FARMINGTON -- It's a real estate deal 21 years in the making.
Because of a 21-year-old renewable contract, Davis County will give property rights to a portion of the Criminal Justice Court complex in Farmington to the state in exchange for $3.7 million, which will be reinvested in other county infrastructure.
The Davis County Commission approved an agreement Tuesday to sell to the state Division of Facilities Management, as "obligated" by the contract, the rights to building space in the courtroom complex and parking space on the site.
The building space adjoins the state courts building on the site, said Curtis Koch, Davis County director of procurement and contracts.
The action, retroactive to Jan. 1, is based on a contract between the county and state established in 1990, when the county first opened the court complex at 800 W. State St., Koch said.
The portion of the complex to which the state acquired rights is the area where the Davis County Attorney's Offices are, Koch said.
There will be no immediate impact on the county attorney's office, though, because the contract requires the state to give the county two years' notice before using that space.
"The only change is when they exercise their option for the space," Koch said.
In a prepared statement to the Standard-Examiner, Department of Administrative Services public information officer Vicki Schoenfeld said: "The purchase of the Farmington courthouse was a result of the state of Utah exercising its option to purchase the courthouse under its lease with Davis County."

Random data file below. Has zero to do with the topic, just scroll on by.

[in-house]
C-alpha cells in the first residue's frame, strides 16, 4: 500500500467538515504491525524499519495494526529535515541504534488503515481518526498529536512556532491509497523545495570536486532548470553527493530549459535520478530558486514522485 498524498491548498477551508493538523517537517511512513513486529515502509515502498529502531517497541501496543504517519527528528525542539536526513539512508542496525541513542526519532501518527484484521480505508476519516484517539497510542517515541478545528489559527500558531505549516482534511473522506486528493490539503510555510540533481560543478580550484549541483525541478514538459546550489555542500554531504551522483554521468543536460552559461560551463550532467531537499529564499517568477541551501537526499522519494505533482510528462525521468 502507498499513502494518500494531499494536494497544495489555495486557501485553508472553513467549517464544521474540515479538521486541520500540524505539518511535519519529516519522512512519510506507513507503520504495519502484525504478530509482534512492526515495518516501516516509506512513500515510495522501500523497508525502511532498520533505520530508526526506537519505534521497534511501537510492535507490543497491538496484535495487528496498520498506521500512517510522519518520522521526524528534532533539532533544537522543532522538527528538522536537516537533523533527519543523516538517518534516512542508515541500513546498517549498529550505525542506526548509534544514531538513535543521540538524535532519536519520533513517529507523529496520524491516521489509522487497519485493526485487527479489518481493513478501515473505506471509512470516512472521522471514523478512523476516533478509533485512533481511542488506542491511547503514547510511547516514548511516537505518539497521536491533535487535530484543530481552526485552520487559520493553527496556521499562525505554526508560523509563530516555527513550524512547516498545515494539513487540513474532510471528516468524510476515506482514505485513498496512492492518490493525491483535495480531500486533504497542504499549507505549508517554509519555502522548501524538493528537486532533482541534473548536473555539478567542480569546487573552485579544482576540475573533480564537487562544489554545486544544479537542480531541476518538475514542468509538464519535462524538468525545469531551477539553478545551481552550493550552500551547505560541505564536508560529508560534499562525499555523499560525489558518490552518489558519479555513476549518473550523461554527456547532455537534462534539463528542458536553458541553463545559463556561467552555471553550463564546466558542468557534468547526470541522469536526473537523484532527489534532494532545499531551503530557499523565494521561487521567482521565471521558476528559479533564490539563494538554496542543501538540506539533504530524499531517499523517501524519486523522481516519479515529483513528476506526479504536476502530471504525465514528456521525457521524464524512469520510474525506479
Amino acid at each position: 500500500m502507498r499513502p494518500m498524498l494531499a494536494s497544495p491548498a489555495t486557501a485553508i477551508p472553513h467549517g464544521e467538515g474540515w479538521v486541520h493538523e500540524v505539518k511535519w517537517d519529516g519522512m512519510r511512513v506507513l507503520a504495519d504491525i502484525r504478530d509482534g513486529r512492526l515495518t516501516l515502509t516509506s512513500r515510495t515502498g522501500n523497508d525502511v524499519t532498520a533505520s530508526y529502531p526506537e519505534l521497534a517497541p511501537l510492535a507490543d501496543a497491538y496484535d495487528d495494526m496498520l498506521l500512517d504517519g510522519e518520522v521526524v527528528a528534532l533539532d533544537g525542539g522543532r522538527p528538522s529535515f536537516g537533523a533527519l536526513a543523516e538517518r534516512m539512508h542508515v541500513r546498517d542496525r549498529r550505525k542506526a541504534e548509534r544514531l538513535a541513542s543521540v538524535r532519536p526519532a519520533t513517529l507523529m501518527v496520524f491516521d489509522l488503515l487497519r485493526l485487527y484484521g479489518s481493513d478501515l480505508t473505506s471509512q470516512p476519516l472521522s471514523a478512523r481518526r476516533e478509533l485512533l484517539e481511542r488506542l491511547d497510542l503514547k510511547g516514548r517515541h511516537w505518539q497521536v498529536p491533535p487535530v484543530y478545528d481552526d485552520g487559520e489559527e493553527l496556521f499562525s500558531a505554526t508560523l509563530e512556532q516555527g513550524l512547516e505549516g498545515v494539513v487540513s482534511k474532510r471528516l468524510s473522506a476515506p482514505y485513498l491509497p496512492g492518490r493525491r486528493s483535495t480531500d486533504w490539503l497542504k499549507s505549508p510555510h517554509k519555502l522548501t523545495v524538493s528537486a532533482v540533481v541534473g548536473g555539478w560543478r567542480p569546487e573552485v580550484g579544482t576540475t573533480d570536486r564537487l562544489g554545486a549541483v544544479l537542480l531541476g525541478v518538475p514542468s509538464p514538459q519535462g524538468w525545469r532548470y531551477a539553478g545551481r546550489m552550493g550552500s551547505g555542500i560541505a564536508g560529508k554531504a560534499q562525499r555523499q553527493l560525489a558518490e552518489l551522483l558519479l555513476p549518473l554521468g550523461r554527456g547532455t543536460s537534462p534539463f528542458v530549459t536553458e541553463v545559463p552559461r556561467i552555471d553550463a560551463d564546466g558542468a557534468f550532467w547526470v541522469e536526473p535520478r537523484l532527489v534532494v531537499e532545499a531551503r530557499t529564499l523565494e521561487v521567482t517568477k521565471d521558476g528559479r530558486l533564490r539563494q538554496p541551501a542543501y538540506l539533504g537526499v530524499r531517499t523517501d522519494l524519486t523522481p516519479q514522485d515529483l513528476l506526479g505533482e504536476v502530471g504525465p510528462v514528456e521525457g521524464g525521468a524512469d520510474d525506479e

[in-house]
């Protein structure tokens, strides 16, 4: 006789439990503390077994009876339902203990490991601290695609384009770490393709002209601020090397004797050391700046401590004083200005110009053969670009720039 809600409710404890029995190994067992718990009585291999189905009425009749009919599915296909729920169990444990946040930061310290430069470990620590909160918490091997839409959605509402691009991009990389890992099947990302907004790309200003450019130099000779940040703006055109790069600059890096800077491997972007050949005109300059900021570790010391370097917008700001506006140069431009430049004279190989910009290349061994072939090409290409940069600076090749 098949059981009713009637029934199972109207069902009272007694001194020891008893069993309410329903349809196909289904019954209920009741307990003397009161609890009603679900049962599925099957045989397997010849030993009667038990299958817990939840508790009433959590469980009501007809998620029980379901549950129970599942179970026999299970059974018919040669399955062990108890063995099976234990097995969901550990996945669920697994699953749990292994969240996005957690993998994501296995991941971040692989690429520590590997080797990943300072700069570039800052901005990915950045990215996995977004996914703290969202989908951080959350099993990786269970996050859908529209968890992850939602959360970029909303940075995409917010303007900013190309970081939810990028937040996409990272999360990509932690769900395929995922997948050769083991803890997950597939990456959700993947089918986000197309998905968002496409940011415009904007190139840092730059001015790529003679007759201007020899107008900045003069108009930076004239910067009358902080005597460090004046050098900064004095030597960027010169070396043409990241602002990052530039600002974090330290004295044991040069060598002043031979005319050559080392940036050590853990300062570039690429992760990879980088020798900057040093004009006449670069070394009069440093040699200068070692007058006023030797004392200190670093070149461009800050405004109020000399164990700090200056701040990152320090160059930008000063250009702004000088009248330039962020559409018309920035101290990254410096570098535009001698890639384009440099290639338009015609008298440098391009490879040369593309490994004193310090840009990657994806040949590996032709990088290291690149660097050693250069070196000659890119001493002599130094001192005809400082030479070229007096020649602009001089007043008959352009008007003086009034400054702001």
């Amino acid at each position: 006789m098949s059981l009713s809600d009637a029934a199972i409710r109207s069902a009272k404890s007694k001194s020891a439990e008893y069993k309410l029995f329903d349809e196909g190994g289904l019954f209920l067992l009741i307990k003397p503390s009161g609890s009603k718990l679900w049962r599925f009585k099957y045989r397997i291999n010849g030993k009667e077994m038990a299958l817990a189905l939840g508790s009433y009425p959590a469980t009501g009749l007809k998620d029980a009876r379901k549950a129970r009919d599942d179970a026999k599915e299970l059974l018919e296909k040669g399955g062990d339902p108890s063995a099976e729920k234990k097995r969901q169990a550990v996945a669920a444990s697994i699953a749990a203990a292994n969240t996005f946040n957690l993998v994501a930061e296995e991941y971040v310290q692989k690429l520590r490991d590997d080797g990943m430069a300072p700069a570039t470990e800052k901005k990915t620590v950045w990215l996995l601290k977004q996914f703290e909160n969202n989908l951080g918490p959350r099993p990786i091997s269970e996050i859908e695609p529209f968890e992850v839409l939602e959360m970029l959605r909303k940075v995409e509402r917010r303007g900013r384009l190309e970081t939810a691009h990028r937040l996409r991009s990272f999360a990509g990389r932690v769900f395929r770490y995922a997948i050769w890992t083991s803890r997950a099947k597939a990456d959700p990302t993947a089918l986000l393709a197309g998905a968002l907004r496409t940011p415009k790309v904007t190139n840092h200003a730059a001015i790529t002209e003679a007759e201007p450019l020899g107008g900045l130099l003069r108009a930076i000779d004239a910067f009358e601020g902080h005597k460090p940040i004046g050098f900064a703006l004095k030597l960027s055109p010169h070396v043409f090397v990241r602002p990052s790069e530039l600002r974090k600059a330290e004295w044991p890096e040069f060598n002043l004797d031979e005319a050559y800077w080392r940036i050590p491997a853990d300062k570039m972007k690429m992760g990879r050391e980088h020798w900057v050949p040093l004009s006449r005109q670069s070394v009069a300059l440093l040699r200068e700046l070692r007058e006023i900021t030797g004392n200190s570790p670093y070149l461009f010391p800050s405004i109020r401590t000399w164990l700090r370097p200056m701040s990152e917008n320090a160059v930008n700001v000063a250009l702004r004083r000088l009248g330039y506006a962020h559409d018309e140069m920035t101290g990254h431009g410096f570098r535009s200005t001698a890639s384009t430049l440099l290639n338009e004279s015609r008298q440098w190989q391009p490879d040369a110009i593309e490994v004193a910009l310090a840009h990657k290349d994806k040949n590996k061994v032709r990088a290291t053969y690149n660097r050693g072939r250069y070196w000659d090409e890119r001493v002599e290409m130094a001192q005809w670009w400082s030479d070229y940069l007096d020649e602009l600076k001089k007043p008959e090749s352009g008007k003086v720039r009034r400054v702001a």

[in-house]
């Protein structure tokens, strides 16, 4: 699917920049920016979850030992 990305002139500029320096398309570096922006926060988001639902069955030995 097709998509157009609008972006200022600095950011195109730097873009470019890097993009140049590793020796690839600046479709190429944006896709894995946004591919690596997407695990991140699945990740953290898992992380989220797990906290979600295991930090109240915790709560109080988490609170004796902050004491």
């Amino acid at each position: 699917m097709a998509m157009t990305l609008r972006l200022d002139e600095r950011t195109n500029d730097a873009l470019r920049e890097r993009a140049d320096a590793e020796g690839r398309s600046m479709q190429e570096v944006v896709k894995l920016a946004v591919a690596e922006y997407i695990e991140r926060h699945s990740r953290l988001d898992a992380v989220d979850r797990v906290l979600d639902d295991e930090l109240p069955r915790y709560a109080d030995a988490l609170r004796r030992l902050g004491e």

The $3.7 million purchase will save the state money and provide the benefit of direct ownership, Schoenfeld said, adding that the purchase will occur in the next several weeks.
With the state now holding rights to the property, it changes the role of the county from lessor to lessee, officials said.
The state is acquiring rights to the property because it provides additional courtroom space -- particularly a courtroom that can be retrofitted to meet full Americans With Disabilities Act requirements -- and because of the flexibility of office space it provides, county officials said.
The biggest challenge in sharing the facility will come in separating the state's property from the Davis County Sheriff's Office and adjoining county jail, where the two properties share a common corridor, said Davis County Clerk/Auditor Steve Rawlings.
Separation will also be a challenge in regard to paying for utilities, he said.
The money the county will receive from the state will be placed in its capital improvement projects funds, Rawlings said.
One possible use of the one-time revenue is to bring the front portion of the historic Memorial County Courthouse in downtown Farmington up to earthquake-safety standards, Rawlings said.
Preliminary cost estimates, he said, put that project at $4 million.
Although the state has renewed its purchase option agreement each year since 1990, the county and state have been working on this particular agreement for eight to 10 months, officials said.
"This is something we have always been aware of. There has been a lot of work going into this (agreement)," said Davis County Commissioner Bret Millburn.
"Just because we knew it was coming down the pike, it wasn't easy to execute."